So, one afternoon I took a train to Brisbane, and hopped off at a station near the auction yard. I just had to show my receipt, plus my unregistered vehicle permit, and the car was released – with the bonus of half a tank of fuel in it.
As it was driven up to me at the gate, I heard a loud squeaking sound from the suspension. Was this car hiding a big problem? The trip home, in air-conditioned comfort, didn’t reveal any dramas, apart from having to change the temperature readout from Fahrenheit to Celsius by pressing the right buttons together on the dash.
The 200 horsepower V6 was smooth (the same Duratec 30 engine was in the Jaguar S-type that we owned, plus the X-type and XF models) but the soft American suspension gave this long car a floaty feel – so much so, I dubbed it “the land yacht”.
Luckily, the Taurus had the original books, with the name of the original owner (well, his southern Queensland cattle property, at least), who’d bought it in 1997. I Googled the property name and it brought up a number. I rang it, and the woman who answered didn’t know anything about the car. However, when I mentioned the property name, she recognised that and gave me a surname – the White Pages gave me their number.
The original owner told me his wife had mostly driven the Taurus, and she now wanted a shorter car with a reversing camera. So, he traded it in on a new Toyota, a couple of months before the auction. So I’d bought the Taurus from a country car dealer.
I asked him about the single dealer service record, in 1997. He explained that the car had been serviced all these years in the workshop on his property. I told him that I’d found 6 CDs (Loretta Lynn, etc) that he’d left in the boot CD stacker. He told me to keep them.
The roadworthy on the car revealed a couple of issues: the squeaking sound might be worn suspension, and there was a problem with the handbrake not locking into place. I had 2 weeks to fix those problems, to get the OK for registration.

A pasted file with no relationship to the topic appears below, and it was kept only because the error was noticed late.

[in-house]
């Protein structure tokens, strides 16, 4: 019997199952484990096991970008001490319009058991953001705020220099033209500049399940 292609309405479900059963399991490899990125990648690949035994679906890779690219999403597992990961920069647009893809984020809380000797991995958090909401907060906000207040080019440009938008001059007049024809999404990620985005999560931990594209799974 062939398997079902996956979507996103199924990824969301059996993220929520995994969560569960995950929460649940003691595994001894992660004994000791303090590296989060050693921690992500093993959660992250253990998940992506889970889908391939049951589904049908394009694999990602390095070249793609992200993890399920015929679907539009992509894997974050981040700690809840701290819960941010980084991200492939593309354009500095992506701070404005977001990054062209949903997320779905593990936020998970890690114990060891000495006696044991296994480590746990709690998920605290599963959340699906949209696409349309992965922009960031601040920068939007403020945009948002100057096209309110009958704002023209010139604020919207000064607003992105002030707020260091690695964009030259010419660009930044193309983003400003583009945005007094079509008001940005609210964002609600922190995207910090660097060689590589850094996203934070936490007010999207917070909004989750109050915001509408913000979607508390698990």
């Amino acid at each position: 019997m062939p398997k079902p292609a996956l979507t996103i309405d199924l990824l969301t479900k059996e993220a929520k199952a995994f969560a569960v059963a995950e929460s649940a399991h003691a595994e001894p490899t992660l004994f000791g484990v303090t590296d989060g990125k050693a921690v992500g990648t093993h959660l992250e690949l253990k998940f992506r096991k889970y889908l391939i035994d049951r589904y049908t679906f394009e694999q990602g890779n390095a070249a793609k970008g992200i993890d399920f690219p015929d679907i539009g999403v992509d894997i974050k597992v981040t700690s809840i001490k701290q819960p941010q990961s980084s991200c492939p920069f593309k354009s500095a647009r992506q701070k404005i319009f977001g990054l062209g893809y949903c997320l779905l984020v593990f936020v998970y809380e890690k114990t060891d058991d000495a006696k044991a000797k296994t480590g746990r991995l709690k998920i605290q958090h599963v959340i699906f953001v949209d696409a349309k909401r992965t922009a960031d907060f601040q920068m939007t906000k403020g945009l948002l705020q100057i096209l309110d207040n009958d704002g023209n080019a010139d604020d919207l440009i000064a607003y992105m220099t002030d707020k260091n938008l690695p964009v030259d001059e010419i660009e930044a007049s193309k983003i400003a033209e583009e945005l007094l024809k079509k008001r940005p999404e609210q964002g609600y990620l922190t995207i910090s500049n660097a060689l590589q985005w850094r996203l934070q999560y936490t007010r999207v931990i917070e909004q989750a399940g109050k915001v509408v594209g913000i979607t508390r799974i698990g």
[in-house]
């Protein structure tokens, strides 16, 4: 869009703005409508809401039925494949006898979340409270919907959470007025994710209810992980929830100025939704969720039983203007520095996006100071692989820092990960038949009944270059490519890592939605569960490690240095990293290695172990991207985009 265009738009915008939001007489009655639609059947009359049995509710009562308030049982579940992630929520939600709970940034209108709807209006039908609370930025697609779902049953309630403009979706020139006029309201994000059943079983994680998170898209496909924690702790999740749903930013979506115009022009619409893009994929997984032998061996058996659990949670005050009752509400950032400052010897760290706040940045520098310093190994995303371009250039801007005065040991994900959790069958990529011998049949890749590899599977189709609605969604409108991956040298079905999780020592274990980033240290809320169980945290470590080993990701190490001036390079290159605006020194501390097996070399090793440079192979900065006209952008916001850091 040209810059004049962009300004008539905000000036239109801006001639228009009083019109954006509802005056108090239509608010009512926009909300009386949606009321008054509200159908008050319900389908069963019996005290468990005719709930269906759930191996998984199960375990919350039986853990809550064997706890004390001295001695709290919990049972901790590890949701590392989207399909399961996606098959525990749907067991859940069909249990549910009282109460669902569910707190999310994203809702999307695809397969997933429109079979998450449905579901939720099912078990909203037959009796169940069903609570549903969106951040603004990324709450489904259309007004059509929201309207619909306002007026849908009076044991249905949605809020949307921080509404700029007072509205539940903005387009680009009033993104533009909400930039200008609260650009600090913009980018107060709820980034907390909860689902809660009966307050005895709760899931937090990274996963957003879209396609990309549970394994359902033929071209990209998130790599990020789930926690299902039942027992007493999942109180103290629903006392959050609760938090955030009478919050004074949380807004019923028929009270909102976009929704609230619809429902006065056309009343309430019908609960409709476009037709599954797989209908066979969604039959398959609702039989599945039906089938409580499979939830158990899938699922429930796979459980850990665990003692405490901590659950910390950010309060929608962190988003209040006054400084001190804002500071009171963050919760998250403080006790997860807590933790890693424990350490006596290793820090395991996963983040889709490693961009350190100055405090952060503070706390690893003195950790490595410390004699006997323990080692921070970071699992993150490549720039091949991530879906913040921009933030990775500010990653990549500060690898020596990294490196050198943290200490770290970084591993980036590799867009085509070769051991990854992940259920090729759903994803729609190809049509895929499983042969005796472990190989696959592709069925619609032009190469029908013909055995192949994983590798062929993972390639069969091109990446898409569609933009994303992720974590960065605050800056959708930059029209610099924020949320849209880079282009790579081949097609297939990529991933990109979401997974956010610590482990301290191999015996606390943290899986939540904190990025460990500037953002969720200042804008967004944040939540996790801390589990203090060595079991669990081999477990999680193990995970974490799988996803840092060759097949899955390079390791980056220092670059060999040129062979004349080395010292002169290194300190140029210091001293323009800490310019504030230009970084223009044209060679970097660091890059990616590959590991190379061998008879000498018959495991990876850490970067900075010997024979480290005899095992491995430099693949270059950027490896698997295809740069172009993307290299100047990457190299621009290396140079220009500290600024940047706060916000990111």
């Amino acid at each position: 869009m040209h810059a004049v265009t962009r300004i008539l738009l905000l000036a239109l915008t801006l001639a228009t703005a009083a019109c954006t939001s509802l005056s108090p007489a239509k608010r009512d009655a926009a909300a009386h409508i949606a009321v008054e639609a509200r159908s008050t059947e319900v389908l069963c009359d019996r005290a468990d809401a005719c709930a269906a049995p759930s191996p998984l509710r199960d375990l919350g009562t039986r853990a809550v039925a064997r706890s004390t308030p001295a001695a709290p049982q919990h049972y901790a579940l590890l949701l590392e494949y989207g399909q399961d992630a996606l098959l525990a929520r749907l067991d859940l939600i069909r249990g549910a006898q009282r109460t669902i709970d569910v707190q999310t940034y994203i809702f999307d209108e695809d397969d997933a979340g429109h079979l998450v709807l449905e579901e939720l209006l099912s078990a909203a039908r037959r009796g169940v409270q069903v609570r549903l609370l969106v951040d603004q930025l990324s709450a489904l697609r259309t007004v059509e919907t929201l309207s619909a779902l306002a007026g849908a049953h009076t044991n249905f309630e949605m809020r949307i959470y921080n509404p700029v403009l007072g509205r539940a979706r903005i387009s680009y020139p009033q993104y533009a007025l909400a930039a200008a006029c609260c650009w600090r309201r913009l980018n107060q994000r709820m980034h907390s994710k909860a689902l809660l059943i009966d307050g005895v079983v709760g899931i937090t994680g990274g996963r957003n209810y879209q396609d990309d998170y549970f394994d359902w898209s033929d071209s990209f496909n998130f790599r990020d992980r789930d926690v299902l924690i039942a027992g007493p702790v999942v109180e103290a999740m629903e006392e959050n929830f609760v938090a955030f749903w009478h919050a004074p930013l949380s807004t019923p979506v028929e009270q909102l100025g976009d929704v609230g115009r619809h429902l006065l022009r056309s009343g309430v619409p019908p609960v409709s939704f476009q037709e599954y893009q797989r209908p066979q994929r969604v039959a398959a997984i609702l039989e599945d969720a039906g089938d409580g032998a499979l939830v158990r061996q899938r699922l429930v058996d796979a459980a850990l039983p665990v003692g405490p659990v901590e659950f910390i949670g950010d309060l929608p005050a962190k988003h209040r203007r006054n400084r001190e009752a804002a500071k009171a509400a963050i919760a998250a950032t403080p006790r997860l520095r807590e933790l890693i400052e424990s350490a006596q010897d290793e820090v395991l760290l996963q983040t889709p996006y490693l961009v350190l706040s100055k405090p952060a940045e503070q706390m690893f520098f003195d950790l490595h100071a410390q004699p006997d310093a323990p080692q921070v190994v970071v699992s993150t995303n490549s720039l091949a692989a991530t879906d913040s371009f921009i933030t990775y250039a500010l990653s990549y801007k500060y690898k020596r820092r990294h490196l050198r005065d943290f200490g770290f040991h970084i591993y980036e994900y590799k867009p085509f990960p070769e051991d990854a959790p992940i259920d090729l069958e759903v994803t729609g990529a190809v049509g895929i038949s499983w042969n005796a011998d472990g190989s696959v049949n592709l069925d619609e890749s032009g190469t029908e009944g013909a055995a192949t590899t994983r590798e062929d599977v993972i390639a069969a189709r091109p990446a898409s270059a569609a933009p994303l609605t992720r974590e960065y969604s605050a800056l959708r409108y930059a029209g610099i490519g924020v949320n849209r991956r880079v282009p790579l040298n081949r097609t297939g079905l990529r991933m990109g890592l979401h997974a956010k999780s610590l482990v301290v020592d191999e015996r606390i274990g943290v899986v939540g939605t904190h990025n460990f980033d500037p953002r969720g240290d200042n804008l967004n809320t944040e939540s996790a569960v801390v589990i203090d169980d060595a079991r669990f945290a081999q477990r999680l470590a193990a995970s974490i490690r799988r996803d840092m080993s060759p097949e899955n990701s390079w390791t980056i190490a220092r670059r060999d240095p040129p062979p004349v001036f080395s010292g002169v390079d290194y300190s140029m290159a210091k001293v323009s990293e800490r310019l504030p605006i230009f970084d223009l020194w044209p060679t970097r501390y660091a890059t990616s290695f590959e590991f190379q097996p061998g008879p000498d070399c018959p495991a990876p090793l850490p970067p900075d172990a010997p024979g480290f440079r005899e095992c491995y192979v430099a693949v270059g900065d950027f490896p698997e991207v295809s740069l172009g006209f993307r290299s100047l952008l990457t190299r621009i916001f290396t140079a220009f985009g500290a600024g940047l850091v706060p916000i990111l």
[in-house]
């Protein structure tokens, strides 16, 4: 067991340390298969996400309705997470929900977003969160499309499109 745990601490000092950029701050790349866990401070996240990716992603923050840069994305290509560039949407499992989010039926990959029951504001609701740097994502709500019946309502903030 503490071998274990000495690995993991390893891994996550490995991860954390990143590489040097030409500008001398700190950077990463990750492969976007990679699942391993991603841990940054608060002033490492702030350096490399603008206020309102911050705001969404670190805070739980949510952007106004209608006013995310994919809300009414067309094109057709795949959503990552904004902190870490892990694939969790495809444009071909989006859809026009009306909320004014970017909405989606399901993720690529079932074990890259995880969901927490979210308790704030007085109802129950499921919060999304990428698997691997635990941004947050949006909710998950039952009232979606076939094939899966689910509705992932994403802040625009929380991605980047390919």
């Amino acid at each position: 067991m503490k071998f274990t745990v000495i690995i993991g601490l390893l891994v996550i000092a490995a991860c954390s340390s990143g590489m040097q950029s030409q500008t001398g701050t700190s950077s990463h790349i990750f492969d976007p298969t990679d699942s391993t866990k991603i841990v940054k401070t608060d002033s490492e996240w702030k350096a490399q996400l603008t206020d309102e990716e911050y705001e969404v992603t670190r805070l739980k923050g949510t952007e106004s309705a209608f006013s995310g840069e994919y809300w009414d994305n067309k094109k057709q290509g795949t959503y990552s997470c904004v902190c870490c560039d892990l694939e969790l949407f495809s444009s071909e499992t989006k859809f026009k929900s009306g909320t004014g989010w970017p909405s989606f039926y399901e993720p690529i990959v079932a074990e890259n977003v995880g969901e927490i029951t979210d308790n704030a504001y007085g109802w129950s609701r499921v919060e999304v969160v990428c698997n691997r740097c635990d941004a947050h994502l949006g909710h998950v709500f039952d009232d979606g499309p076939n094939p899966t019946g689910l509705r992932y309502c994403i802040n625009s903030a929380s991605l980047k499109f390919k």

My mechanic discovered that the squeaking sound was simply old grease in the suspension, having gone hard over time – so he cleaned and re-greased, and the noise was gone. The handbrake was a similar problem: the old grease around the ratchet prevented it from locking. So, after removing the centre console, he cleaned the ratchet, re-greased, and it was also fixed.
I drove the Taurus locally, enjoying the smooth engine and the big steering wheel buttons for the cruise control. It also had automatic headlights, with the light sensor in the top of the dashboard. Plus, being made in the carjacking-prone US, the doors locked when you put it into drive.. and the remote only unlocked the driver’s door on the first push.
After a while, I put it up for sale – at a high price, but one I’d seen another low-kilometre Taurus listed at. After some low offers, an older couple came to look at it – the man revealed he already owned a Taurus, but it was playing up – and he so loved the model, he wanted to buy another one.
We went for a test drive, agreed on a lower price, then they transferred the money to me, right there on the driveway, using their phone’s bank app (they seemed like a low risk for fraud). Within hours, the money did appear in my account (so then I could sleep).
The American Ford Taurus might have been overweight, over-styled and over here.. but I was happy it had appeared on the streets of Brisbane, for me to sample its luxury.
The Monty Python sketch “Anne Elk’s Theory on Brontosauruses” first appeared in a TV episode of Monty Python’s Flying Circus in November 1972. A month later it was released on vinyl record (“Monty Python’s Previous Record”) but this time the sketch ended with “A. Elk. Brackets Miss, brackets” being shot on the verge of another theory.
Anne took a long time to reveal her theory and state it was hers.. but in the end it was a pretty obvious line of thinking. However, Anne’s theory lives on: it’s used by the American Psychological Association style guide to show how to reference an article.
The Swedish automaker SAAB ended up having a lot in common with Anne. It was born in 1945, just a few years after Anne’s alter-ego John Cleese. Both had experience with the elk family: in SAAB’s case, it was for the famous “elk test”, where a car has to veer around an imaginary elk at up to 80 km/h. And both came to a stuttering end, just as they were about to unveil something new. SAAB production officially ended in 2011, as there was the promise of a new “Phoenix” model.